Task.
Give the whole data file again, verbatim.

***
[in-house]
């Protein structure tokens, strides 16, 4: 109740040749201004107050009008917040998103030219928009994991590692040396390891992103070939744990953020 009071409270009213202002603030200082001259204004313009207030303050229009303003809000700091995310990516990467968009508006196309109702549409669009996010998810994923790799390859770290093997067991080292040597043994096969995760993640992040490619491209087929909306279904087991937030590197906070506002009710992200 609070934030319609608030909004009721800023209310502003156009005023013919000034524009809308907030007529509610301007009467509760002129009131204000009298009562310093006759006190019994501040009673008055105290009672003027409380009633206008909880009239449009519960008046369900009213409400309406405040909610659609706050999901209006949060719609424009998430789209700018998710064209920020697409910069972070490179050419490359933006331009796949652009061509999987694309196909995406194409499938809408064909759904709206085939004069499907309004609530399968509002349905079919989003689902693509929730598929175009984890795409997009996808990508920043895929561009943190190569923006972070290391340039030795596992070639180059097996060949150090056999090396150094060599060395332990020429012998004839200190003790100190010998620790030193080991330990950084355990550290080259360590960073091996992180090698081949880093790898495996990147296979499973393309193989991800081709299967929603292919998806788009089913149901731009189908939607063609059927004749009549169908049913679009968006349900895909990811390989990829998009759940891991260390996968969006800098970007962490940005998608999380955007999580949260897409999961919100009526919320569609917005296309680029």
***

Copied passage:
[in-house]
């Protein structure tokens, strides 16, 4: 109740040749201004107050009008917040998103030219928009994991590692040396390891992103070939744990953020 009071409270009213202002603030200082001259204004313009207030303050229009303003809000700091995310990516990467968009508006196309109702549409669009996010998810994923790799390859770290093997067991080292040597043994096969995760993640992040490619491209087929909306279904087991937030590197906070506002009710992200 609070934030319609608030909004009721800023209310502003156009005023013919000034524009809308907030007529509610301007009467509760002129009131204000009298009562310093006759006190019994501040009673008055105290009672003027409380009633206008909880009239449009519960008046369900009213409400309406405040909610659609706050999901209006949060719609424009998430789209700018998710064209920020697409910069972070490179050419490359933006331009796949652009061509999987694309196909995406194409499938809408064909759904709206085939004069499907309004609530399968509002349905079919989003689902693509929730598929175009984890795409997009996808990508920043895929561009943190190569923006972070290391340039030795596992070639180059097996060949150090056999090396150094060599060395332990020429012998004839200190003790100190010998620790030193080991330990950084355990550290080259360590960073091996992180090698081949880093790898495996990147296979499973393309193989991800081709299967929603292919998806788009089913149901731009189908939607063609059927004749009549169908049913679009968006349900895909990811390989990829998009759940891991260390996968969006800098970007962490940005998608999380955007999580949260897409999961919100009526919320569609917005296309680029």